“C’mon! Fukudome was so bad, even Taguchi was better!”
“What in the world are you talking about?”
Ah, the Holidays are a wonderful time of year, when families all over the country re-assemble, reminisce and yes, sometimes resurrect past skirmishes.
Such is the case in our household here in 2008. My oldest son Ian returned home first of our gang to officially begin the consumption of mass quantities of food and seize the opportunity to catch up on his laundry. While waiting for the dryer, our conversation most predictably gravitated to the state of the game of baseball.
As the discussion narrowed to the prospect of Mark Cuban’s apparently futile attempt to purchase the Chicago Cubs, Ian tweaked my nose over the likelihood that a Cuban regime would escalate growth in the National League Central salary structure to a level even more uncomfortable for the St. Louis Cardinals to compete.
Of course, we both knew that Cuban’s recent indictment for alleged insider trading eliminated the less than 1% chance Bud Selig and his cronies would have let an unpredictable and deep-pocketed hands-on adversary like Cuban crash their exclusive country club, anyway.
Still, Ian’s point was that even BC, Before Cuban, the Cubs had grown their payroll to an amount considerably higher than their NL Central counterparts, most notably including the Cardinals.
My reply was that the Cubbies need a higher payroll since they have handicapped themselves by wasting millions on fool’s gold, the likes of former Cardinals starting pitcher Jason Marquis and the high-profile outfielder imported from Japan last winter, Kosuke Fukudome.
Marquis, too undependable to even hold down the fifth starter’s role for the Chicagoans, same as in St. Louis, is slated to earn just under $10 million this coming season.
That’s pocket change compared to the amount the then-shiny-new Japanese import Fukudome was presented last winter – a whopping $48 million over four years, including $11.5 million in 2009.
What those two duds are paid more than closes the financial gap between the Cardinals and Cubs.
As I was making that point, a light bulb moment occurred.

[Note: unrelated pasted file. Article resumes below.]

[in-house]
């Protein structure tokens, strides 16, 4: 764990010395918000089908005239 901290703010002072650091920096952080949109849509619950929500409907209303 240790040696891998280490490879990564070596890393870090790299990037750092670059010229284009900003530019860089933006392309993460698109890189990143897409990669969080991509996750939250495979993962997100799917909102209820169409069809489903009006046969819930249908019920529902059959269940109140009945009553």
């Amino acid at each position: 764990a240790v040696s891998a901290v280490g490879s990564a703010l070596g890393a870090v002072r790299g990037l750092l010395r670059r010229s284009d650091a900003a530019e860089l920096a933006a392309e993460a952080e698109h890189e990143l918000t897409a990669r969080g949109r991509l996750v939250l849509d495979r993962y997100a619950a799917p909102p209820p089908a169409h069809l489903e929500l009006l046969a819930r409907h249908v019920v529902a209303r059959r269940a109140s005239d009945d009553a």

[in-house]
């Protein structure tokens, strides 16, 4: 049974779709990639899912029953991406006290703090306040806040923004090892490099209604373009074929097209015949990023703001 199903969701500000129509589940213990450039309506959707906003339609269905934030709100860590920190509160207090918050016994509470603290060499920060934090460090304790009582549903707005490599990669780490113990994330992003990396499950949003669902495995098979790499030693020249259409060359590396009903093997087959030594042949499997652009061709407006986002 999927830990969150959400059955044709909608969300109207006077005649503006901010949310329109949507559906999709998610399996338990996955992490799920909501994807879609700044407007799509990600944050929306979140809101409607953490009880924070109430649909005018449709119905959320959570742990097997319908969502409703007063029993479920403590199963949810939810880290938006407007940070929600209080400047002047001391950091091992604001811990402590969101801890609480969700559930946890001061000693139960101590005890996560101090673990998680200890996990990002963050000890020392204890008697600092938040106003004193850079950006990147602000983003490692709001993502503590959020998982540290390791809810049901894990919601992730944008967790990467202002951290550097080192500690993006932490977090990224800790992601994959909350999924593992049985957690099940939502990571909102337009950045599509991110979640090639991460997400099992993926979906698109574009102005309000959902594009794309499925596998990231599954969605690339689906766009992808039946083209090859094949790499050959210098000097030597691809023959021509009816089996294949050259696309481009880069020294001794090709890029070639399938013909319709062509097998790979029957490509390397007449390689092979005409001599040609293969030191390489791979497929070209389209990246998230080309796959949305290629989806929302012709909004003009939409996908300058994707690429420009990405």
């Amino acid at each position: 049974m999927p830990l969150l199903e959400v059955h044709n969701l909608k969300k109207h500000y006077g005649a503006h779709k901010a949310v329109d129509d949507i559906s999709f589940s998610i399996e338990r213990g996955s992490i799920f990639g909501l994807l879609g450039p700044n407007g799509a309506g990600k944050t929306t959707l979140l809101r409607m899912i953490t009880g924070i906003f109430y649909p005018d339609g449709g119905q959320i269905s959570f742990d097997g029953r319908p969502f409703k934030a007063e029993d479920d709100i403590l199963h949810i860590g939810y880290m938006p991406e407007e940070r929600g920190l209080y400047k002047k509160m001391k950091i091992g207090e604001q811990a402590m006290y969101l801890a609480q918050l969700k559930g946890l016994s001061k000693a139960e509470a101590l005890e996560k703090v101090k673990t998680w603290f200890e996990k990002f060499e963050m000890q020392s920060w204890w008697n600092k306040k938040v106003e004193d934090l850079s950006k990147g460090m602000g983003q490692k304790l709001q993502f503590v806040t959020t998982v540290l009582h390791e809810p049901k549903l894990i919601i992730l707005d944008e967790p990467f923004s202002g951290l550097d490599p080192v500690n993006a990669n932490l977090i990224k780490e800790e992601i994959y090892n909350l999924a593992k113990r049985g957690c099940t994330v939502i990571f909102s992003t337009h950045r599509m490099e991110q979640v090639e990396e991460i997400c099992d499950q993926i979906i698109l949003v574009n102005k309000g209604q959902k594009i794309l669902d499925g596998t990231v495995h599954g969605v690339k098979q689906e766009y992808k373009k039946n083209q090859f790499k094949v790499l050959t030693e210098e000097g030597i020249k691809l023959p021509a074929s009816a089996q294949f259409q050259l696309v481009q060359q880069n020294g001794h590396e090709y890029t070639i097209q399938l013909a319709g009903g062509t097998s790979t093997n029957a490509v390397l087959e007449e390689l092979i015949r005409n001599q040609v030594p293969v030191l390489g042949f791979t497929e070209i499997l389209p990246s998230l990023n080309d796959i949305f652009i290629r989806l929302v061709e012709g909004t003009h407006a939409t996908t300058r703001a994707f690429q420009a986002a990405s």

Speculating that the Cubs’ had been hoping to acquire their own Ichiro, I noted they got much less that they bargained for – unless you count an unbelievably unjustified All-Star Game selection and an unearned sixth place finish in the National League Rookie of the Year voting, that is.
In fact, with some wind in my debating sails, I continued by push my point by making a rash assertion that the Cubs’ received less production from Fukudome than the Cardinals did from their own Japanese import, So Taguchi, in his best season in the US.
Turns out, when normalizing the at-bats from the light-hitting Taguchi’s 2005 season with St. Louis, his first as a full-time major leaguer and the one in which he received the most at-bats, with Fukudome’s initial season in MLB, I was absolutely right.
This despite the fact that Fukudome is eight years younger and So’s best campaign was at the age of 35, in his decline phase physically.
leader in BOLD
In summary, had Taguchi maintained his 2005 pace through 501 at-bats, the number Fukudome received last season, So would have had a higher batting average, more RBI, more stolen bases, a higher slugging percentage and half the errors in the field as the Cubs “star”.
Fukudome did score more frequently and amassed a better on-base mark, but that is it. Those represent the only two major statistical areas in 2008 where the overpriced, overrated Cubbie actually performed better than the 2005 version of Taguchi.
While the Cub made $8 million in 2008, So pulled down a whopping $550,000 back in 2005. In other words, in his top season, Taguchi made less than 7% than did Fukudome last year.
One final point. Taguchi’s Cardinals club took the World Series the very next year while Fukudome’s Cubs have now been waiting 101 years for the same. Based on his “rookie” season, it certainly doesn’t look like Fukudome is going to play any positive factor in reversing that trend over the final three years of his current contract, either.
Hey, Taguchi is again a free agent. Maybe his agent should call Jim Hendry to see how badly the Baby Bears general manager wants a new centerfielder?
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